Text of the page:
Based on John MacKay’s best-selling novel, The road dance is a period drama set in the picturesque but dreary Outer Hebrides in the early 20th century. It is a place where, as one character puts it, “even the sea comes to die”. Young Kirsty Macleod is a dreamer who imagines a life away from her small village on the Isle of Lewis and its dull routine of potato planting and Bible studies. His daydreams and innocent courtship with the sentient “books” of Murdo MacAulay come to an abrupt end one tragic night, on the eve of World War I conscription, when his life is shattered after a savage attack.
It’s at the Road Dance—an event set up to honor the village’s young men going off to fight in the war—that Kirsty is raped by an unknown assailant. As it would have been so common, she feels she has no choice but to shut up and keep her assault a secret. It’s a decision that haunts her and has consequences for everyone around her.
A talented young cast is joined by Mark Gatiss, playing the village doctor who helps Kirsty after the attack and Morven Christie as Mairi, Kirsty’s god-fearing but kind single mother. It’s a tough watch, mostly because the film goes from gray and stark to heartbreaking desolation. You won’t have much sense of humor or Scottish community in The road dance. Here, life is hard and everyone suffers. And yet, alongside poverty, war and traumatic events, there is an attempt to evoke a more comforting sense of nostalgia, through the use of sea shanties, slow-motion folk dances and cinematic shots of the Hebridean landscapes – both moods are often uncomfortable. The film is downbeat but the cast – particularly Hermione Corfield in the central lead role – delivers an assured performance that just about manages to keep the two sides of the story together.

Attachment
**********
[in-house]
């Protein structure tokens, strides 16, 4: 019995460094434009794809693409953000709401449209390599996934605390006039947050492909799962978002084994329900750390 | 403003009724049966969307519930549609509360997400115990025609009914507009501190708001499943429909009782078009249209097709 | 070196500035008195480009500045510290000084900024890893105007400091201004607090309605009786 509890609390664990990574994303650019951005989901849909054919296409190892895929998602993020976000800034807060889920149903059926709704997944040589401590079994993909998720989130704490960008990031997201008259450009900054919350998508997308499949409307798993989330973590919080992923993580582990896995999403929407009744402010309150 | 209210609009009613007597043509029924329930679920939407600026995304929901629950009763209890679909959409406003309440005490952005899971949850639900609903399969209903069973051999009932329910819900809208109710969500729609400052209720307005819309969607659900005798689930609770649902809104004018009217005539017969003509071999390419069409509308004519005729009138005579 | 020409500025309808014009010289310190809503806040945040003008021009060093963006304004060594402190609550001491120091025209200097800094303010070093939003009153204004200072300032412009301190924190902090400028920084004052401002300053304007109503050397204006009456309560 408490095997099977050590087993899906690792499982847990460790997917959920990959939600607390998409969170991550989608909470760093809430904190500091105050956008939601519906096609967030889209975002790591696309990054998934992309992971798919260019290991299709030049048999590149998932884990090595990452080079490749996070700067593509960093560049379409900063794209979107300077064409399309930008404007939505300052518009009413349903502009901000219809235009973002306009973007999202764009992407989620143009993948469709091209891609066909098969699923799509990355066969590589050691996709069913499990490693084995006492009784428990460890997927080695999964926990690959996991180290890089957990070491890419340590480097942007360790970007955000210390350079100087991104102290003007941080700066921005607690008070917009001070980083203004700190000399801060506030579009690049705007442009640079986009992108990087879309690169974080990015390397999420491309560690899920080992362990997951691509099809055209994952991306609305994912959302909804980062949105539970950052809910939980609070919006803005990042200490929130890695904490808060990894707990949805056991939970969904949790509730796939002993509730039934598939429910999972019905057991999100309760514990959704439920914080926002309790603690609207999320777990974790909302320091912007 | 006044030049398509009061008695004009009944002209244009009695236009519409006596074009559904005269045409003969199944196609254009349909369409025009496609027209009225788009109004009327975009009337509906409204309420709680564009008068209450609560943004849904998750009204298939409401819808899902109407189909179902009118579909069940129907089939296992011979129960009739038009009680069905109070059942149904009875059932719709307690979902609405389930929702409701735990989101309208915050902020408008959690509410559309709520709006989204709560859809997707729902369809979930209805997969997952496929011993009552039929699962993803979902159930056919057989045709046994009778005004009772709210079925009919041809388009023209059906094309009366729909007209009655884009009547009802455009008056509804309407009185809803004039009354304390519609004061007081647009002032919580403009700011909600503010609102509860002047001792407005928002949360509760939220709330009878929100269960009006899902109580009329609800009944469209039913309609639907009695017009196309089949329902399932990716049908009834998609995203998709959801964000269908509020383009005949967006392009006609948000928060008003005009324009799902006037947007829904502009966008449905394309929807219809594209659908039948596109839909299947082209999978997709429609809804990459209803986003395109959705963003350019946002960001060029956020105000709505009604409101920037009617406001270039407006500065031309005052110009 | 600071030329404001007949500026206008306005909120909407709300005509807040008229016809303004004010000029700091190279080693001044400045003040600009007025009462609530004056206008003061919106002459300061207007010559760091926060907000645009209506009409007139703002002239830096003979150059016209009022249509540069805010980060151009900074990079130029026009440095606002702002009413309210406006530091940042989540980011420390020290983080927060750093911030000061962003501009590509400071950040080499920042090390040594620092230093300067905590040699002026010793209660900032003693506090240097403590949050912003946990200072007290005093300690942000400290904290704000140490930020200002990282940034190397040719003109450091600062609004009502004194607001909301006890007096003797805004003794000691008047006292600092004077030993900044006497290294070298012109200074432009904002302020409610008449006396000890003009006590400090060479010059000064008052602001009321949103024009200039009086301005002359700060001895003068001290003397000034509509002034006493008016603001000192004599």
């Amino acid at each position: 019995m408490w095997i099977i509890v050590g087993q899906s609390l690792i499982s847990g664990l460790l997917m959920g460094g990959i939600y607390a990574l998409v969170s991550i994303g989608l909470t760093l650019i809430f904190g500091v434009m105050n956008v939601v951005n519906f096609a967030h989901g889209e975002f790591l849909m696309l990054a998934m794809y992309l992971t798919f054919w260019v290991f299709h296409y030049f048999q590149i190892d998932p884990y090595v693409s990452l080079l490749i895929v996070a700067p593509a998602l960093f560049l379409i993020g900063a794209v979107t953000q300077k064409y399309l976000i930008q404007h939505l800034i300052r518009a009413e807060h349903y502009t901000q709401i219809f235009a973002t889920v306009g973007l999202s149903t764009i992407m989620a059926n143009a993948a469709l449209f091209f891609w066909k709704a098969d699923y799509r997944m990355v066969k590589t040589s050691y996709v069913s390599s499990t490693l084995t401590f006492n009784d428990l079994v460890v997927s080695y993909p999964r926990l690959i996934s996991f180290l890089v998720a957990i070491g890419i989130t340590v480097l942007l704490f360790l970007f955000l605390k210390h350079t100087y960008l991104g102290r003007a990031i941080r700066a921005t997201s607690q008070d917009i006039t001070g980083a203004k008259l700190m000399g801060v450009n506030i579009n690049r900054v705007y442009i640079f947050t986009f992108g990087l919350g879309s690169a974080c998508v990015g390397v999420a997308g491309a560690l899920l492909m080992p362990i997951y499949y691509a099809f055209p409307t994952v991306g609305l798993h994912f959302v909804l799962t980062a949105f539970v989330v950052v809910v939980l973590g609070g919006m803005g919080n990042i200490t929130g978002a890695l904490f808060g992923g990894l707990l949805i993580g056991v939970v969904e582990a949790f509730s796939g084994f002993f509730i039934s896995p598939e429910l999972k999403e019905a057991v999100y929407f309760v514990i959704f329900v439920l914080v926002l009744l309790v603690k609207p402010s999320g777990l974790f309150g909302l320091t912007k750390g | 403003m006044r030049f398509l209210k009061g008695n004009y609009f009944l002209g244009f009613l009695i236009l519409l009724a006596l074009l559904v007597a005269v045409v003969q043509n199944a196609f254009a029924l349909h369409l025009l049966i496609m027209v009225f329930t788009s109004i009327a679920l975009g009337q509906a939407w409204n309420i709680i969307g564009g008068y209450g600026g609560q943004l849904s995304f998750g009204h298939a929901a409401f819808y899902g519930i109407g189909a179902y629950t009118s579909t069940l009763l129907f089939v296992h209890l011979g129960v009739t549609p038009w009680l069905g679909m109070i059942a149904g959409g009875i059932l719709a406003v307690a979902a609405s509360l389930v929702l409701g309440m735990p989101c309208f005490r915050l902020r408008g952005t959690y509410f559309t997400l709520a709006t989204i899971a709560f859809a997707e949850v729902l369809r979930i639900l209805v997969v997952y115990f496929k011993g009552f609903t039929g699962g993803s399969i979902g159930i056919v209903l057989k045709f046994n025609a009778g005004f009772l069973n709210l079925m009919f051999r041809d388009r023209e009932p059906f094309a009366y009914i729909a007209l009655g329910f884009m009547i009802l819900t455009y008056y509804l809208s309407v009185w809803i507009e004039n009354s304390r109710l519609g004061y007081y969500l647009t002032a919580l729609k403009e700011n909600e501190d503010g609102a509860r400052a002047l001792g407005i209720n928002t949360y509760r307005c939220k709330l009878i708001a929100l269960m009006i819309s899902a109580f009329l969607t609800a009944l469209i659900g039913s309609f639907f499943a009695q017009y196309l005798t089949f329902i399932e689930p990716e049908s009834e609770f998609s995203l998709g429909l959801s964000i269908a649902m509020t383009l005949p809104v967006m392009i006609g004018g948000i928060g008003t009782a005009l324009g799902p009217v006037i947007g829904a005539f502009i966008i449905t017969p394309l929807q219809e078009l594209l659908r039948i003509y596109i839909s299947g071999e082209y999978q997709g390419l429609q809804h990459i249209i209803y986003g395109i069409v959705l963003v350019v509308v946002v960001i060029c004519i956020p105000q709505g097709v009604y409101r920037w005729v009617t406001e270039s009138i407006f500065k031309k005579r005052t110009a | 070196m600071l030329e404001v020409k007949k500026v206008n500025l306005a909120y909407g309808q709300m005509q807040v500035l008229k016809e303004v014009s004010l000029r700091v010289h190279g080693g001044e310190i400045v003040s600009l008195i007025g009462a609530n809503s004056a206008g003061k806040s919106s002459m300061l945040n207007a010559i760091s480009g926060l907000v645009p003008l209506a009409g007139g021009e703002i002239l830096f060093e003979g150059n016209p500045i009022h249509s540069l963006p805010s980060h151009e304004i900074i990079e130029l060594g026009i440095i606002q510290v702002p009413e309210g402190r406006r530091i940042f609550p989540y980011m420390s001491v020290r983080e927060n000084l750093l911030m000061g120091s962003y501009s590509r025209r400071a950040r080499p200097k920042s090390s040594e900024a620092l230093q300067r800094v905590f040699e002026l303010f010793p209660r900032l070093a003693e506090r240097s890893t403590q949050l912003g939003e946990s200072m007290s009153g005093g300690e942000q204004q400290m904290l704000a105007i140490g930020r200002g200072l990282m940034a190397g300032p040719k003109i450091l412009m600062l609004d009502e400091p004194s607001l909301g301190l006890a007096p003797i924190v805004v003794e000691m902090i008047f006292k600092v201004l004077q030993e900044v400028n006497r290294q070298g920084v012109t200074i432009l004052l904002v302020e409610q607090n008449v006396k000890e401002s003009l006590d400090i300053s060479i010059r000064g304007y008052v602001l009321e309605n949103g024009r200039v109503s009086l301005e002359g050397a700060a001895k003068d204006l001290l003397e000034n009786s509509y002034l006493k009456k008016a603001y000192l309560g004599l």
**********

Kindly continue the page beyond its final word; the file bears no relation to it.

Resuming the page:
With Hermione Corfield (The Misfits, Effort), Mark Gatis (Doctor Who, sherlock, The iron Throne), Will Fletcher (The Lord of the Rings: The Rings of Power) and Morven Christie (The Bay, Grantchester).
The Road Dance is in theaters now.